Recovering from Knee Replacement Surgery
The length of recovery from knee replacement surgery varies from patient to patient and you can expect the best results if you carefully follow your surgeon’s instructions. Provided you adhere to your surgeon’s recommendations for medications and exercise or physical therapy sessions–you can reasonably expect pain to abate in about one week after your procedure. After knee surgery patient prognosis is rapid for the vast majority, with more than 90 percent experiencing a truly dramatic reduction in knee pain, as research by The American Academy of Orthopaedic Surgeons shows.
In all likelihood you should be able to walk, with the supervision of a nurse or physical therapist, within just a few hours after recovering from anesthesia. A timely return to movement is an integral part of your postoperative recovery plan, with a focus on protecting your knee and minimizing pain. You may need to rely upon the assistance of a walker or crutches at first.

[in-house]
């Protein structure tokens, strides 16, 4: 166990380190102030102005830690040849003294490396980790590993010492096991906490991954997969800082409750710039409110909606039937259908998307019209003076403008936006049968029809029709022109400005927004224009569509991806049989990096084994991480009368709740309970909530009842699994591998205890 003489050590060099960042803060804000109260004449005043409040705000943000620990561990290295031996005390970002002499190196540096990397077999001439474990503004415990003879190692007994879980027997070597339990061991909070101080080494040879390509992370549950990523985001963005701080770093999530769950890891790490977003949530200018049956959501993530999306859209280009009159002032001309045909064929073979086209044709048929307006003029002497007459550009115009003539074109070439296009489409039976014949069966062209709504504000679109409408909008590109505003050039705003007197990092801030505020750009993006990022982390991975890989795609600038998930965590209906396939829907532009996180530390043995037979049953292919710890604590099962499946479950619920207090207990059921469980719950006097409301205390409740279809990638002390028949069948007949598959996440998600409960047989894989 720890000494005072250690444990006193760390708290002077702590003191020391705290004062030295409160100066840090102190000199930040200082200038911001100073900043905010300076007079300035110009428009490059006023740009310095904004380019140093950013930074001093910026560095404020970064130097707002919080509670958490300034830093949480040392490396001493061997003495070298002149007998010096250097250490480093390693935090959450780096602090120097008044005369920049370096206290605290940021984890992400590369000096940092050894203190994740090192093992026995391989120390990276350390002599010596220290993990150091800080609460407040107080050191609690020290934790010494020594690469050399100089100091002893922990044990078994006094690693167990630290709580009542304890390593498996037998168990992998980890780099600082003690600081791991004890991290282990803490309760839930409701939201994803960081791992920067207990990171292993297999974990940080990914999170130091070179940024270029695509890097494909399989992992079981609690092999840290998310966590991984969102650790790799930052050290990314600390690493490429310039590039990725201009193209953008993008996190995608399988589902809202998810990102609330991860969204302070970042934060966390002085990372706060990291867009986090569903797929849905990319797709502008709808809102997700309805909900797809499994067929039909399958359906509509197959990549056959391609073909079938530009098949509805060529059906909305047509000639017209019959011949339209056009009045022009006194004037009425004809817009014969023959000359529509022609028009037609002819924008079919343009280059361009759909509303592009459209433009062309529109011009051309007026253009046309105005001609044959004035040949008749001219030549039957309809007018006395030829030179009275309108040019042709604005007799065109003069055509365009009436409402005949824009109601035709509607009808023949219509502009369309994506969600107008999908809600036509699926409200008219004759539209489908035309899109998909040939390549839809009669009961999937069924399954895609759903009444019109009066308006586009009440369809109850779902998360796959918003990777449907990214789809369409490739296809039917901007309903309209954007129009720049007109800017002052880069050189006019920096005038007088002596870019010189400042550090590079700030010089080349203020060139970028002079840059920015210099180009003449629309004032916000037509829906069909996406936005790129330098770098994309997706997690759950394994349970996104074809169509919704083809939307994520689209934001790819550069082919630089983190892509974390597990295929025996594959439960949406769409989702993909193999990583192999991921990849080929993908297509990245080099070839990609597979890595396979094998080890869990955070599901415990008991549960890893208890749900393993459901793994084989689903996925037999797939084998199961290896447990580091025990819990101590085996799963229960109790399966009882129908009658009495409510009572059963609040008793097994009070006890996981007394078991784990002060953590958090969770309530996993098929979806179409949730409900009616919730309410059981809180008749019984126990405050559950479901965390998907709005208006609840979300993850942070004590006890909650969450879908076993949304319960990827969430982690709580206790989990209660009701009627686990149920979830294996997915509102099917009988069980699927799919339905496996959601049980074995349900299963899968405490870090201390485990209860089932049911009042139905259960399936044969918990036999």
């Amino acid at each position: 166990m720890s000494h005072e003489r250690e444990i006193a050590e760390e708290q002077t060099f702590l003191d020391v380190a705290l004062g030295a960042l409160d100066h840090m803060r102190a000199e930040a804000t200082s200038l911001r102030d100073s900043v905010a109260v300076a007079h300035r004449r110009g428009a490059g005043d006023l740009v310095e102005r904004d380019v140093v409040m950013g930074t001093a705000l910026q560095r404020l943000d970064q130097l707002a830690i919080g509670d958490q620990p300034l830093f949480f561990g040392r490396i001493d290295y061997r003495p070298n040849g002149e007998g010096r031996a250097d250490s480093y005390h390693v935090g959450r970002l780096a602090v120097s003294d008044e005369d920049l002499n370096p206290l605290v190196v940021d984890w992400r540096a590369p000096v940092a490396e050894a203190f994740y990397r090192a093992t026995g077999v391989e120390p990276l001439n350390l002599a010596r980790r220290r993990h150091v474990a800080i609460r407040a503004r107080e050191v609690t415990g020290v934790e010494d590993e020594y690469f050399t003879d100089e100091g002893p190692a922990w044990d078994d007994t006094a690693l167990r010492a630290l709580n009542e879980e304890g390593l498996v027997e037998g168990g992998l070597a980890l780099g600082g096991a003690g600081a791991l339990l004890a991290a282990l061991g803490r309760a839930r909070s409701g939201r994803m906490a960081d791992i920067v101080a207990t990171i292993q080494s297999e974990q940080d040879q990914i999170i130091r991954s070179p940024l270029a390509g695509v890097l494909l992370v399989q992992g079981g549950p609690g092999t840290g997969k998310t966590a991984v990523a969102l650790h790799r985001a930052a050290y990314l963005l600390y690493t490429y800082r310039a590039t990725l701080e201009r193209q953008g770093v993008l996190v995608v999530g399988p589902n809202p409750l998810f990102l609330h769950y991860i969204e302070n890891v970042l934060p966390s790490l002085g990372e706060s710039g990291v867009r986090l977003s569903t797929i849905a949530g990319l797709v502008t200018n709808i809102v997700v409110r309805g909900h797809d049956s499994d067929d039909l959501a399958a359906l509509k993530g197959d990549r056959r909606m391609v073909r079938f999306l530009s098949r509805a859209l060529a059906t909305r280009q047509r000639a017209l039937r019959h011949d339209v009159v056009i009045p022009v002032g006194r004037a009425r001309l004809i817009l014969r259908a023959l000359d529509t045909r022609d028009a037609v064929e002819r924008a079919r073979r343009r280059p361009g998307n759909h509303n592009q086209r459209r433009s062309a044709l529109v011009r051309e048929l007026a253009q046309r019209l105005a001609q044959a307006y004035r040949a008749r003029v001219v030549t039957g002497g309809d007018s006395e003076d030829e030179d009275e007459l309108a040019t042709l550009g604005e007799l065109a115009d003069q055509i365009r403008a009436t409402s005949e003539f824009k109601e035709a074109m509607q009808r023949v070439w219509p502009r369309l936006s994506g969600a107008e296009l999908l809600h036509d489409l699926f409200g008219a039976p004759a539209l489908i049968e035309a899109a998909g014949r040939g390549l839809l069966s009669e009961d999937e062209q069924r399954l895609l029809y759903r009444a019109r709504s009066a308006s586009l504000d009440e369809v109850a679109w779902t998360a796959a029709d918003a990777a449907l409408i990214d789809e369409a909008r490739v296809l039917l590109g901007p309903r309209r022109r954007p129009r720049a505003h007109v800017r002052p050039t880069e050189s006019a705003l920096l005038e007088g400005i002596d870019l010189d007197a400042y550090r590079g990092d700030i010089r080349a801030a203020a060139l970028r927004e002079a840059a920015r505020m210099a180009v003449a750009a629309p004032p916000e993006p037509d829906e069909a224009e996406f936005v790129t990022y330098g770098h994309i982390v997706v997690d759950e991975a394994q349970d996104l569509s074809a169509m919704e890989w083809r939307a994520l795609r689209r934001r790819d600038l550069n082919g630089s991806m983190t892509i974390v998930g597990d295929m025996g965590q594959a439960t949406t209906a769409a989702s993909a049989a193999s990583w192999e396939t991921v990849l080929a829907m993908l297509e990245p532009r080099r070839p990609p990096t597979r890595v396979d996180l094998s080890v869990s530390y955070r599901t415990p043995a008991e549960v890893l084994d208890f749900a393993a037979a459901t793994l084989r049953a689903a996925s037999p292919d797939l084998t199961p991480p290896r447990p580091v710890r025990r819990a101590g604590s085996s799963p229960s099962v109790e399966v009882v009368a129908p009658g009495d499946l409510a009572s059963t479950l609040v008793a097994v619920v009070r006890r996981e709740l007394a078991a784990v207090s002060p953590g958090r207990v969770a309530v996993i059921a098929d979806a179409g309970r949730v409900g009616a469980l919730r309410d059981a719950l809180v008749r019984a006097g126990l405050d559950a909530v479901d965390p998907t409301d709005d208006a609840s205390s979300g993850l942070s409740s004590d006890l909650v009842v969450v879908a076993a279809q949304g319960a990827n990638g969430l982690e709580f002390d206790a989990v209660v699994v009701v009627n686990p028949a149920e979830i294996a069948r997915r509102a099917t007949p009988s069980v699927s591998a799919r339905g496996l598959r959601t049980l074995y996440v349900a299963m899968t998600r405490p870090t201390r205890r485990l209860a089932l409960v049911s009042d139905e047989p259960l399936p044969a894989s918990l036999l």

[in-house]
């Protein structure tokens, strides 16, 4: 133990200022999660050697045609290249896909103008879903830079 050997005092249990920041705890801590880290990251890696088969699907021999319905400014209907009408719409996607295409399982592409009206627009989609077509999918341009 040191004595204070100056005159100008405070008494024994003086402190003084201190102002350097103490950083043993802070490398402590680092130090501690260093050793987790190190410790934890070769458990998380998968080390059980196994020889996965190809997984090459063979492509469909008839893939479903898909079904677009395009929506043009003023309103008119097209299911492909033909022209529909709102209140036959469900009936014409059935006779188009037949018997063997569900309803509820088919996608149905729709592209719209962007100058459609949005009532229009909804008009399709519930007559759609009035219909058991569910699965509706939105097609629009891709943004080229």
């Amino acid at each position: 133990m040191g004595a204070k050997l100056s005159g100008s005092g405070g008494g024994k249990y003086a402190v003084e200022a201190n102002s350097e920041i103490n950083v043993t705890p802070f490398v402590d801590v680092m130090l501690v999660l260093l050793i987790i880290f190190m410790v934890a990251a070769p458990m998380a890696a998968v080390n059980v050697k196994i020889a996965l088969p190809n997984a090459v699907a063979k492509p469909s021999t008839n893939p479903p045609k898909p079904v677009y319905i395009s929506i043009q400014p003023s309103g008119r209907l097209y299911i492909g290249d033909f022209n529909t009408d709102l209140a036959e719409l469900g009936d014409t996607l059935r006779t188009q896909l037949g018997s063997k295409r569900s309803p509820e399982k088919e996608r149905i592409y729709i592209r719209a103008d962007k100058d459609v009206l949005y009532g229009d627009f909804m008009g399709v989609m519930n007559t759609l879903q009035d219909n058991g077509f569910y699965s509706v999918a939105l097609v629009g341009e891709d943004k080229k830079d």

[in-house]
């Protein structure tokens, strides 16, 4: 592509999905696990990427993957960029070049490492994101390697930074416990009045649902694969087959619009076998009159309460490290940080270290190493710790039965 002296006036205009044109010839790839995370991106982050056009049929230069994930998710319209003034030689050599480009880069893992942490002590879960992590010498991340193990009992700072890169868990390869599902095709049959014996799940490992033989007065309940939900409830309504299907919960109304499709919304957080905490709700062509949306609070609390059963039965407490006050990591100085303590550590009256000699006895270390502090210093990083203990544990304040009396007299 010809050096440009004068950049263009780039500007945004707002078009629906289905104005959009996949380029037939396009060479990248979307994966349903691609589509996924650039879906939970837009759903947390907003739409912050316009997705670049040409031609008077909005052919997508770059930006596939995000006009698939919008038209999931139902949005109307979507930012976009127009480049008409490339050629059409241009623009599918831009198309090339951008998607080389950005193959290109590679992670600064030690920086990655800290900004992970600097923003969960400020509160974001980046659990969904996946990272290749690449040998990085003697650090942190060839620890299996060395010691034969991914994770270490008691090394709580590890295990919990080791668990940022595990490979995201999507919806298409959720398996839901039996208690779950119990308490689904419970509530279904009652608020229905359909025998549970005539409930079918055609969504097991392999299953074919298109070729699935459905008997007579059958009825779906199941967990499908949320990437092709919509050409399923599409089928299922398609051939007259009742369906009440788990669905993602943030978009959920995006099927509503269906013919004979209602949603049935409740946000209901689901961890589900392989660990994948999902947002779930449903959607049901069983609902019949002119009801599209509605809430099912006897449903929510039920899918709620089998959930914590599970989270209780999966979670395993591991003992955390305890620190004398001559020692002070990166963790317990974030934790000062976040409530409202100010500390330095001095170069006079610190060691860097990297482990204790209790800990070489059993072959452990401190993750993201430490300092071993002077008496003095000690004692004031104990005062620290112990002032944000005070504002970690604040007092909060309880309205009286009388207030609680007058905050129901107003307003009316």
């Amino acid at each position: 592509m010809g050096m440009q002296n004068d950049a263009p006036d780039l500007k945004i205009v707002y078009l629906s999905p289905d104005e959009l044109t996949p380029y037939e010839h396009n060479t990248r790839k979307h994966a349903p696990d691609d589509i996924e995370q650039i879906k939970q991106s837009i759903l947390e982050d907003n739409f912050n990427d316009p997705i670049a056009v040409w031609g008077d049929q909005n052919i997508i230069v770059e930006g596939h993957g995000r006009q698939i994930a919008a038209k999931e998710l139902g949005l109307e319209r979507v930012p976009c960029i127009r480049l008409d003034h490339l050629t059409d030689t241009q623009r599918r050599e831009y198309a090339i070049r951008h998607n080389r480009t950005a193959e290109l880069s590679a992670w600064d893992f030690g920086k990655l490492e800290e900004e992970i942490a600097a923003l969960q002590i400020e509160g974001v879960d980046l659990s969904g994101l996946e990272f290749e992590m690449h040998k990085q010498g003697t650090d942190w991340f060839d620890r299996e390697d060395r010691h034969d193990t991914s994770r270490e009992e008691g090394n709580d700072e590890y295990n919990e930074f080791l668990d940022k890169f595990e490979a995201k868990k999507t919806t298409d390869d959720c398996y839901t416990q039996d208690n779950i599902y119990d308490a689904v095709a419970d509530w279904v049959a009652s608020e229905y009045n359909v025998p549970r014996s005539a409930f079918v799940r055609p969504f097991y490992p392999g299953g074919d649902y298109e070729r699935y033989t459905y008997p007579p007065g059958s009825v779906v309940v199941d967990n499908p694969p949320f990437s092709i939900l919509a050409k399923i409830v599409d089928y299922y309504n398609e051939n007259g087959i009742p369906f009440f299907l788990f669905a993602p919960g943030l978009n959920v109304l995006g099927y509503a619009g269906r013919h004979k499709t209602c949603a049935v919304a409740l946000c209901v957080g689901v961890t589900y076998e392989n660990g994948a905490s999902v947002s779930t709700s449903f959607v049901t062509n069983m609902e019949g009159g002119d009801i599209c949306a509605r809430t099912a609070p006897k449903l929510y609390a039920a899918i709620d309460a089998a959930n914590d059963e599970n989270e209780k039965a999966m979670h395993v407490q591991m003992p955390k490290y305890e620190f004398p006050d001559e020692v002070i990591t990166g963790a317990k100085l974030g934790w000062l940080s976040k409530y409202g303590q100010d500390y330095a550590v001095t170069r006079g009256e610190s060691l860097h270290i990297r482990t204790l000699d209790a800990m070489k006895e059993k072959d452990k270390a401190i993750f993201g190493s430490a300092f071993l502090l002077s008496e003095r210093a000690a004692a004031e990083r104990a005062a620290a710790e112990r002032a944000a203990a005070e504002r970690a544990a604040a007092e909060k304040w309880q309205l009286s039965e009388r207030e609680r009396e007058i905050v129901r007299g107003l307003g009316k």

Home Care After Knee Surgery
- Your surgeon will prescribe a simple exercise routine to support your recovery and improve your range of motion while strengthening your knee and surrounding muscles. Continuing physical therapy is usually helpful for one to two months.
- Be sure to monitor your body temperature while recovering at home and call your physician if your temperature rises above 101 degrees or persists for more than one week.
Driving and Working
Your knee surgeon may instruct you to avoid driving your car for a few days or weeks after your surgical procedure, especially if surgery was done on your right knee. Depending on your level of endurance and physical job requirements, you may be able to resume working in just 2 or 3 weeks if your job is primarily done in an office. If your work requires longer periods of standing, more recovery time may be needed before your return to work.
If you have questions about shoulder or knee surgery for osteoarthritis or other conditions, contact the office of David R. Mack, M.D., specializing in orthopedic surgery and sports medicine.